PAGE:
If you’ve never heard the term scarifying or scarification, you are not alone. But if you are a true lawn aficionado, then you probably know what it is and why it has value for keeping your lawn beautiful.
Table of contents
- Scarification: Defined
- Reasons to Scarify Your Lawn
- Equipment Used for Scarification
- What You’ll Need for Scarification and a Beautiful Lawn
- How You Can Control the Growth of Thatch
- Scarifiers for Sale
Simply put, scarification is the process of removing organic matter from your lawn by raking or using specialized tools. This material is called thatch, and is comprised of dead grass roots, shoots, and runners. It is the grass shoots that normally make for a lush, beautiful lawn, but they normally die off to make room for new growth and then decompose. This thatch then becomes interspersed among healthy grass and above the soil. The process of scarifying ranges anywhere from a vigorous raking in the spring and fall, to using more complex processes involving specialized tools and machines.
To do a complete job of scarifying your lawn, you will need a mechanical device called a lawn scarifier. This device uses blades that dig into the ground to remove the thatch. On the other hand, you may decide to use a professional lawn care service to do this job for you. However, do read on before making any decisions about how to beautify your lawn!
Reasons to Scarify Your Lawn
First, thatch is not all bad. Some thatch acts as a barrier that protects the lawn against damage and disease. Like applying mulch in our garden, thatch minimizes the loss of moisture from the lawn, keeping it healthy and acting as a buffer during extremes in weather. However, too much thatch damages the roots of the grass by inhibiting air, nutrients, and water from getting through. What follows: damaged roots equal damaged lawn. The following are several issues that are caused by too much lawn thatch.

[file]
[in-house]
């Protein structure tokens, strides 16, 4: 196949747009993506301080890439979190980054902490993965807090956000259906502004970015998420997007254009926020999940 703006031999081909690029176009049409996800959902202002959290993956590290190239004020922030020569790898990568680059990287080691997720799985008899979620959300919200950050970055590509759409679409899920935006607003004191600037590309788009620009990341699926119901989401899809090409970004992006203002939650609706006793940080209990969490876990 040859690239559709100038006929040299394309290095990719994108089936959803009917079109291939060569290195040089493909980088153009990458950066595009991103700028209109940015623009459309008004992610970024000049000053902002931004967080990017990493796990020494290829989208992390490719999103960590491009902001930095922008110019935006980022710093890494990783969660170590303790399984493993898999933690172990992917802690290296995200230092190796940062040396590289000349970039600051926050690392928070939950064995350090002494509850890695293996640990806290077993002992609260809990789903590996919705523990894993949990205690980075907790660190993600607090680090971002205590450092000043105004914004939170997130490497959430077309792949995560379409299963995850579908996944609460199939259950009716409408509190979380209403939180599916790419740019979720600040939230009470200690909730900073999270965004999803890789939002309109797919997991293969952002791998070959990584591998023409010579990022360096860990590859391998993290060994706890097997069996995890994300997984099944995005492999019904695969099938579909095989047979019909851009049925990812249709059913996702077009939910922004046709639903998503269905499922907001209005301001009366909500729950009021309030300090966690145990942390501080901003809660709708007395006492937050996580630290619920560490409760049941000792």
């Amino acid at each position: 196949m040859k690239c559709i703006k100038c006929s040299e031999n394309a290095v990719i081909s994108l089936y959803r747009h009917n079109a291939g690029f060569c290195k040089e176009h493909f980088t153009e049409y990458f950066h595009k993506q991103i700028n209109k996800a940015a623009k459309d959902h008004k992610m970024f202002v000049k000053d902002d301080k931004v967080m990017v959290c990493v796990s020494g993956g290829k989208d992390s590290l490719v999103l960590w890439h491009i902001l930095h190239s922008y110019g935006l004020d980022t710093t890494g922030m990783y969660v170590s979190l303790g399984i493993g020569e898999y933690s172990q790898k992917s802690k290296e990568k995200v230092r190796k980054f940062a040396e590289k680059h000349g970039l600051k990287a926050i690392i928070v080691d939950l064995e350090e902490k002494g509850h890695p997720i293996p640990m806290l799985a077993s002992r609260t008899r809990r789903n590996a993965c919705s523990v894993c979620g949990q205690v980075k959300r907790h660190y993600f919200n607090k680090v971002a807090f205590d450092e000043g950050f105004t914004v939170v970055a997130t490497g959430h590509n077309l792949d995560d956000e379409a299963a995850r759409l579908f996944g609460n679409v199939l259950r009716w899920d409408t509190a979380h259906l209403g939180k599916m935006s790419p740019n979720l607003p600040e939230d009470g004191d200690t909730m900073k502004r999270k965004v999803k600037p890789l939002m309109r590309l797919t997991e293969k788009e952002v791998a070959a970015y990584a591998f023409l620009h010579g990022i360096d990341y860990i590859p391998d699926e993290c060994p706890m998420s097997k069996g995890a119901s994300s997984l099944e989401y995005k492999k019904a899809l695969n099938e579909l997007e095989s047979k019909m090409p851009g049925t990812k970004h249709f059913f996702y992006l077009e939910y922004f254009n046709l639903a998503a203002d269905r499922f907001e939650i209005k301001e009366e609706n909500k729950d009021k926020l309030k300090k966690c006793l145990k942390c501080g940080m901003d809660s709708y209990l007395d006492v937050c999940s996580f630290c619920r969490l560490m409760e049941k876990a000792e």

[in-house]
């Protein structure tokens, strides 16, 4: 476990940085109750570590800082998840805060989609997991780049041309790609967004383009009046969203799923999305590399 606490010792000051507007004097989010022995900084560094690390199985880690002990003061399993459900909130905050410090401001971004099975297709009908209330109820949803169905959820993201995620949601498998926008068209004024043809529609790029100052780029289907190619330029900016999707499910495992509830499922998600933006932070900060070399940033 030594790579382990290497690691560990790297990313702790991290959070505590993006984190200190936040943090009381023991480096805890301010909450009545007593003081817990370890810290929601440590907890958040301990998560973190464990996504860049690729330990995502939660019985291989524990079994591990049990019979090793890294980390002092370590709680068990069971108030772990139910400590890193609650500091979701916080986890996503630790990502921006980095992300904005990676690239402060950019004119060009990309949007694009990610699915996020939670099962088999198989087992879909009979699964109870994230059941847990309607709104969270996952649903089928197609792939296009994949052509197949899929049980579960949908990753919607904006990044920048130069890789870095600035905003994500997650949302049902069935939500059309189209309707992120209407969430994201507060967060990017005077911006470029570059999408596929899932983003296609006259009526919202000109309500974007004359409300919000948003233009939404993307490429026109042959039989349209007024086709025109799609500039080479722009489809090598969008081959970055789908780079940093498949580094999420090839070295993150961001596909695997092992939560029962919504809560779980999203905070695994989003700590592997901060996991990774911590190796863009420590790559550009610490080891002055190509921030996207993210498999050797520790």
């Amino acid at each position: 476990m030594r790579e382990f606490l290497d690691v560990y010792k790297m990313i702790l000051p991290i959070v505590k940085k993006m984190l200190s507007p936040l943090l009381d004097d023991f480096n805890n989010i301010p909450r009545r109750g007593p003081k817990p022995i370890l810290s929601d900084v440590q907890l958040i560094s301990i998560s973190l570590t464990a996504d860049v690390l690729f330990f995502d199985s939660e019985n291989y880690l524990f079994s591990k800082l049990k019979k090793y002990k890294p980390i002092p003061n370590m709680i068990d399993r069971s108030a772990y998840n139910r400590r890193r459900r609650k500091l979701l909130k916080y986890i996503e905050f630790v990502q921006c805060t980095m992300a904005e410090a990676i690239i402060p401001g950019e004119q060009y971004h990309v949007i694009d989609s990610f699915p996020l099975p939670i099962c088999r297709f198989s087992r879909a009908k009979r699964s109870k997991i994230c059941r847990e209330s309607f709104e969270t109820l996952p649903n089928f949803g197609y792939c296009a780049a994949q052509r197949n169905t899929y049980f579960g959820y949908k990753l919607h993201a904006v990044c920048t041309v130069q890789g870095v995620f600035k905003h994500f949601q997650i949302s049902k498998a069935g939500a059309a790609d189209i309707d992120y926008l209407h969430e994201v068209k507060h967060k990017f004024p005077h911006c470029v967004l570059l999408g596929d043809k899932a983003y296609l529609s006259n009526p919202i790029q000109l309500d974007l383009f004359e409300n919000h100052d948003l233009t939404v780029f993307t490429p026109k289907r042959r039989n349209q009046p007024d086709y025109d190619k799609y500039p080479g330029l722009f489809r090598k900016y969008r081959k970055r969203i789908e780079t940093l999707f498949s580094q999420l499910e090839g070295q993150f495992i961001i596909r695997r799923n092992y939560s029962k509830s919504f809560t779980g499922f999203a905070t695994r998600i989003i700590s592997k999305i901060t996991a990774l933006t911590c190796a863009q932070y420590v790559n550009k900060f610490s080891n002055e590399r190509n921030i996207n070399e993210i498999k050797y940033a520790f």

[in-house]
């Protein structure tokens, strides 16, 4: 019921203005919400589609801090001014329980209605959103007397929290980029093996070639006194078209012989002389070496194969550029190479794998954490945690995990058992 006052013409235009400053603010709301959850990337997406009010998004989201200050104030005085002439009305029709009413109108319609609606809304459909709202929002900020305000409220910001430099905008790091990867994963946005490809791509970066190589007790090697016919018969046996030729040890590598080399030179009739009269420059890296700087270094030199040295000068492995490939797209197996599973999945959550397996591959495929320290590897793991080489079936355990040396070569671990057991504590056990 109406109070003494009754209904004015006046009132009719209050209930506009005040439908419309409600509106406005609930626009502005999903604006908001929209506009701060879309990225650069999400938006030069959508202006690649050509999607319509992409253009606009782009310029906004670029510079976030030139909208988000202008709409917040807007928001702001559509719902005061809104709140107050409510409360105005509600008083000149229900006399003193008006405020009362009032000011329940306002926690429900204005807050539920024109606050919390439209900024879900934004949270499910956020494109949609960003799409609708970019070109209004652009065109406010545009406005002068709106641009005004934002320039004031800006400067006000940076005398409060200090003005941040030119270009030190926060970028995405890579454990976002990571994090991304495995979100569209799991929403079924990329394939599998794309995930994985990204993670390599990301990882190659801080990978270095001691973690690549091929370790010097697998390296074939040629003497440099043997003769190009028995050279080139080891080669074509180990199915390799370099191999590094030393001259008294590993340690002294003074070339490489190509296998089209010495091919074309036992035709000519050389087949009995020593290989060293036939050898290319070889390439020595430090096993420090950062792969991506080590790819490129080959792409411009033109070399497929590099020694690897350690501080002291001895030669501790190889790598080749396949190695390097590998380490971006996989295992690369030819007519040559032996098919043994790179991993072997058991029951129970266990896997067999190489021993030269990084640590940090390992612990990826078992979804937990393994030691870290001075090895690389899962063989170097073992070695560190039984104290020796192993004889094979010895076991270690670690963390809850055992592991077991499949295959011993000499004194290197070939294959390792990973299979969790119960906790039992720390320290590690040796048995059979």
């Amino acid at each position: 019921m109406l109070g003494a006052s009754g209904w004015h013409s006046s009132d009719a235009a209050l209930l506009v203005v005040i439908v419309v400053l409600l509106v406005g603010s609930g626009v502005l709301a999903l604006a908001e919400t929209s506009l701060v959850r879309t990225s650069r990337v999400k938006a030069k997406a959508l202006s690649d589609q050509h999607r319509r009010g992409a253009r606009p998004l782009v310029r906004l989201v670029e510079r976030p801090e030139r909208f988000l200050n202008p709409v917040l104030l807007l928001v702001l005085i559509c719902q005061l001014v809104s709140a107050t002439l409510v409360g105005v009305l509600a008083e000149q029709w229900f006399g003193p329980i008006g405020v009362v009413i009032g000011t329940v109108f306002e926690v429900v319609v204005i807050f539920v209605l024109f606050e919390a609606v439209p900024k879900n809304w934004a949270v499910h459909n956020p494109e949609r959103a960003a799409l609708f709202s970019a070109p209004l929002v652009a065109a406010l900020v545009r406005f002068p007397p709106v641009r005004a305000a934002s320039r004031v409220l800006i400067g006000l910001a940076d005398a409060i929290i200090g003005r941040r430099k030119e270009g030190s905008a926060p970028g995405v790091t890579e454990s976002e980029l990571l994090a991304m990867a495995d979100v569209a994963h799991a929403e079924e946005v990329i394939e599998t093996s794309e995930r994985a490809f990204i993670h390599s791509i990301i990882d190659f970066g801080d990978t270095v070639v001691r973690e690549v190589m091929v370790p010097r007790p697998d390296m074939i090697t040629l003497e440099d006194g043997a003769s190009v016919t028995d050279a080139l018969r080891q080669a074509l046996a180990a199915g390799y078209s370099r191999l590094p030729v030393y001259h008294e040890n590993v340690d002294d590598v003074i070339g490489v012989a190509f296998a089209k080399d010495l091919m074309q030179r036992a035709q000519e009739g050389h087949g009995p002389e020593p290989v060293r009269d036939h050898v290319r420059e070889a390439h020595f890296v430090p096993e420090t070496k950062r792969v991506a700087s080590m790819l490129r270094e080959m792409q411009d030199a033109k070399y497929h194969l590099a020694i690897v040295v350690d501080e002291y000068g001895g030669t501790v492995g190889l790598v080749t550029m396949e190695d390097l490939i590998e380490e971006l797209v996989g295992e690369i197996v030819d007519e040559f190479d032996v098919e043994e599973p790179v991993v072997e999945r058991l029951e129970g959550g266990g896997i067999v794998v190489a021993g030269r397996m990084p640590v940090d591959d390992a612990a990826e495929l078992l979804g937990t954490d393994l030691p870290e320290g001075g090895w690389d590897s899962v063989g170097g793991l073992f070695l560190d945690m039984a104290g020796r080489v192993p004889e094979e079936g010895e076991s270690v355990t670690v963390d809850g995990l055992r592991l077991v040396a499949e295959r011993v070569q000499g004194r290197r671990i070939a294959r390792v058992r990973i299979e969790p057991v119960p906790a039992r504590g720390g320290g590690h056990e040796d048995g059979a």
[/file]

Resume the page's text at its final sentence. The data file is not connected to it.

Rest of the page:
Too much thatch damages grass roots by absorbing water and fertilizer before they can get to the roots of the grass. When this happens, the roots cannot grow deeply into the soil, and they instead grow on the thatch. Adhering to the thatch like this allows the roots to get their necessary water, nutrients, and air.
Growth of Moss and Disease
By soaking up water, thatch causes an environment that promotes the growth of moss, lichens, and fungus. Fungus will consume the grass’ nutrients, causing it to fall prey to disease.
It’s no surprise that in hot weather, thatch will become dry and essentially kill the grass that has become rooted to it. Lawns suffering from this condition will turn brown.
Does my Lawn Need Scarification?
Whether your lawn needs frequent scarifying depends on the type of grass you have and the amount of thatch on it. For example, thatch only forms a small amount on rye grass, which means rye-based lawns won’t need to be scarified as often as other types of grass. However, don’t scarify just for the sake of it; instead, dig down into your lawn about 2 inches and see how much thatch has formed.
Equipment Used for Scarification
There are two pieces of equipment used for scarification, the manual scarifier and the powered lawn scarifier. In addition, there is a third option, and that is scarification with an old-fashioned rake.
Manual Lawn Scarifier
When you use the manual scarifier, you need to maneuver it in a back-and-forth motion which causes the blades to dig into the ground at a preset depth. Digging deep allows for aeration of the soil, which is necessary for the final step in the process. Be aware that this is a tiring and time-consuming process.